The New Yorker's blend of reporting, commentary, criticism, fiction, and cartoons has garnered 36 National Magazine Awards since its debut in 1925 - more than any other publication. Edited by Pulitzer Prize winner David Remnick, the magazine has had only five editors in its 80-year history. Each week, Audible and the editorial staff of The New Yorker work together to select a variety of the issue's best articles from The Talk of the Town, Fiction, The Critics, and more. Each article is read in its entirety. The New Yorker is available in audio exclusively at audible.com.
Here's a creative way to make the best use of your morning commute: listen to The Wall Street Journal. Each morning, you'll get the must-hear stories from the Journal's front page, as well as the most popular columns and briefings from Marketplace, Money & Investing, and more. And, every Friday, you'll get a bonus delivery: features, columns, and reviews from the Weekend Journal.
"Pretty Good, but could be Great"
It's the perfect listen for your morning commute! In the time it takes you to get to work, you'll hear a digest of the day's top stories, prepared by the editorial staff of The New York Times. Each edition includes articles from the front page, as well as the paper's international, national, business, sports, and editorial sections.
World politics is entering a new phase, in which the great divisions among humankind and the dominating source of international conflict will be cultural.
The September/October 2016 issue of Foreign Affairs.
Conventional wisdom in the West blames the Ukraine crisis on Russian aggression. But this account is wrong: Washington and its European allies actually share most of the responsibility, having spent decades pushing east into Russia’s natural sphere of interest.
"view of big boys"
Instead of trying to predict "Black Swan" events such as coups or crises, forecasters should look at how political systems handle disorder. The best indicator of a country's future trajectory is not a lengthy past stability, but recent moderate volatility.
"Fine Taleb, but repeats some themes in other books"
"Graduating With No Clear Career Path? Just Be Patient" is from the June 03, 2016 Business section of The New York Times. It was written by Angela Duckworth and narrated by Barbara Benjamin-Creel.
"Max Lucado: Trump Doesn't Pass the Decency Test" is from the Opinions section of The Washington Post. It was written by Max Lucado and narrated by Jill Melancon.
In this issue: "Upholding Standards" by Amy Davidson; "The State of Debate" by Jill Lepore; "Wild Man" by Nick Paumgarten; "Vile Bodies" by Alexandra Schwartz.
"Amazing this far!"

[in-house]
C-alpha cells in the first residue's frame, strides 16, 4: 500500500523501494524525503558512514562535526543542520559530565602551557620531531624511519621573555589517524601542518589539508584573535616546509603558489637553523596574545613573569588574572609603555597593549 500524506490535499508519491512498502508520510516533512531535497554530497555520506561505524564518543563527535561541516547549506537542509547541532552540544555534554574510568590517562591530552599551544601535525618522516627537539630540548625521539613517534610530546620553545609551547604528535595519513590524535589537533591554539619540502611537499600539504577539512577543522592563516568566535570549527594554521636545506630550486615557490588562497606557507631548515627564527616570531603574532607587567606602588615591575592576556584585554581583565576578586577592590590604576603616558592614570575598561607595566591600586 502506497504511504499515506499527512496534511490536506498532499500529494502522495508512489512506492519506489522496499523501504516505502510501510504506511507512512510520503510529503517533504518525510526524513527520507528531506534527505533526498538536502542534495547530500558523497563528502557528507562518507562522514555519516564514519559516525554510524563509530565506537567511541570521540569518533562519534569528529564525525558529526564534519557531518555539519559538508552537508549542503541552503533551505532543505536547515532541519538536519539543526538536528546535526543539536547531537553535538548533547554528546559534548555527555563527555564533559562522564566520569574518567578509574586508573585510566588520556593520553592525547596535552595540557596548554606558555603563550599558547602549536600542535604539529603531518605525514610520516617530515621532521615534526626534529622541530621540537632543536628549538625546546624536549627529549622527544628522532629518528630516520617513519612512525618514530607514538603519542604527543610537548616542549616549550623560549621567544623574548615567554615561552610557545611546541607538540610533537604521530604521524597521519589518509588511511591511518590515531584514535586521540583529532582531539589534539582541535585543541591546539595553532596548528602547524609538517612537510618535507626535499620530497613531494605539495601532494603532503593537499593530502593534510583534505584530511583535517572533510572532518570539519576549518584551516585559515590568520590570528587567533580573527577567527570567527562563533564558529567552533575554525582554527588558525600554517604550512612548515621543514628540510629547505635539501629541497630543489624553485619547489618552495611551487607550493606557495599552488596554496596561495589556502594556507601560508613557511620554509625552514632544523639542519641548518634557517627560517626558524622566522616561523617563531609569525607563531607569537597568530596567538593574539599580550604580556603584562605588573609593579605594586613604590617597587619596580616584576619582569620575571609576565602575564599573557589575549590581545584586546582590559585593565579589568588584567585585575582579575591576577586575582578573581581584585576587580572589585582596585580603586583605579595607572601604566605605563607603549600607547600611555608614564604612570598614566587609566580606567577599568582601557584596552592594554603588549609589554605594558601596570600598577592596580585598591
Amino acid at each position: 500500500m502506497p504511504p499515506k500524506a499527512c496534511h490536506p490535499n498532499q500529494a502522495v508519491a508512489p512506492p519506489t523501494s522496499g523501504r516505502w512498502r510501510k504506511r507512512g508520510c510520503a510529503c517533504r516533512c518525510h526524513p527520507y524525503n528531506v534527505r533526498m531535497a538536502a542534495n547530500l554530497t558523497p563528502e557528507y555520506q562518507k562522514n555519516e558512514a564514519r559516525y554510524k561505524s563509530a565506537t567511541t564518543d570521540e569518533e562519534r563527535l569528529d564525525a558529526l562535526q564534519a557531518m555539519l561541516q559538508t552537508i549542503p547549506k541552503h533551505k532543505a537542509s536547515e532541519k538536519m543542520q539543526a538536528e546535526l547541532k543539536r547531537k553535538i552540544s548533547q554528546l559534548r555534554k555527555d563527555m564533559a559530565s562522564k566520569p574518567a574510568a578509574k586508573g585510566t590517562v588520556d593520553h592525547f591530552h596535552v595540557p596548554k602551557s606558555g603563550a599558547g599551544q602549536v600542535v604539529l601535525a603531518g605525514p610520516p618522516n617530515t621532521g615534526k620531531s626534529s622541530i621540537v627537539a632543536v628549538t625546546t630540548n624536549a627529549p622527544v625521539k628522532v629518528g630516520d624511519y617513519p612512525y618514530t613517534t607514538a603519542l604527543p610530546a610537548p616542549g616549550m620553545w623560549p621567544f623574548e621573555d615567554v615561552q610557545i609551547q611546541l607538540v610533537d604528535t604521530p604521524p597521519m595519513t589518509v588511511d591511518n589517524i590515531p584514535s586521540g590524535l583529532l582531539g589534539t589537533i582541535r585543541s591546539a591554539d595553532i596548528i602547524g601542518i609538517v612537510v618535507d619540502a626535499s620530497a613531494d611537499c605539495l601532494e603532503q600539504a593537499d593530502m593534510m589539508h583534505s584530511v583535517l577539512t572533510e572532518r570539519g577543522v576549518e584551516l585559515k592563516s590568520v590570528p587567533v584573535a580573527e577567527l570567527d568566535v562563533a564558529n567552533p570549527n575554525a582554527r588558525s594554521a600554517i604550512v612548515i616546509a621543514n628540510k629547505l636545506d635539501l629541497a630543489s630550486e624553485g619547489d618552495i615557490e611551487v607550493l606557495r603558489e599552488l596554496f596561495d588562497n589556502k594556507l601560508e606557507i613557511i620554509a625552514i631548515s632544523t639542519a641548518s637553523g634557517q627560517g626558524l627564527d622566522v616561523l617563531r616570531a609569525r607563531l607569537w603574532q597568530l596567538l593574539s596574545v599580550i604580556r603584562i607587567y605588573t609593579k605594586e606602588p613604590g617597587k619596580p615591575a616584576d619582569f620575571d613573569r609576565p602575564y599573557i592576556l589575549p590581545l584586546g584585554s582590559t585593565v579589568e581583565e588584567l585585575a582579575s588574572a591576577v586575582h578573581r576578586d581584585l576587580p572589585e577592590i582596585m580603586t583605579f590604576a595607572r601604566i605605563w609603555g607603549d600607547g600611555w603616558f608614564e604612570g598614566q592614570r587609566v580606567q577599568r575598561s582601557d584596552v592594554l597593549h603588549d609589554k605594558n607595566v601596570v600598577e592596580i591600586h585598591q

The July/August 2016 Issue of Foreign Affairs.
"Don’t Grade Schools on Grit" is from the March 26, 2016, Health section of The New York Times. It was written by Angela Duckworth and narrated by Keith Sellon-Wright.
America’s wars of the 20th century seem to confirm that ancient wisdom. A complacent, naïve, and isolationist United States came late to both world wars. Nonetheless, once engaged, the United States almost immediately amassed huge armies ex nihilo and produced unprecedented quantities of arms to ensure Allied victories in both conflicts. No other power fought in so many theaters of battle to such effect and with such consideration for reducing its own casualties.
Will Israel survive? That question hasn’t really been asked since 1967. Then, a far weaker Israel was surrounded on all sides by Arab dictatorships that were equipped with sophisticated weapons from their nuclear patron, the Soviet Union. But now, things are far worse for the Jewish state.
"Aziz Ansari: Why Trump Makes Me Scared for My Family" is from the June 26, 2016 Opinion section of The New York Times. It was written by Aziz Ansari and narrated by Kristi Burns.
"The Problem with Protecting Grizzly Bears" is from the May 08, 2016 Opinion section of The New York Times. It was written by Steven Rinella and narrated by Kristi Burns.
Vanity Fair is a cultural filter, sparking the global conversation about the people and ideas that matter most. With a dedication to journalistic excellence and powerful storytelling, Vanity Fair is the first choice - often the only choice - for the world's most influential and important audience. From print to social media, the big screen to the smartphone and now on audio, Vanity Fair is the arbiter of our era.
As China asserts itself in its nearby seas and Russia wages war in Syria and Ukraine, it is easy to assume that Eurasia’s two great land powers are showing signs of newfound strength. But the opposite is true: increasingly, China and Russia flex their muscles not because they are powerful but because they are weak. Unlike Nazi Germany, whose power at home in the 1930s fueled its military aggression abroad, today’s revisionist powers are experiencing the reverse phenomenon.
Get up to speed with what’s going on in the world with The Washington Post. You'll get the must-hear stories covering politics, global news, ideas and controversy, arts and entertainment.
"Clinton Sick Days" by Amy Davidson; "President Trump" by Evan Osnos; "Twilight" by Ed Caesar; "Street Cred" by Adam Gopnik.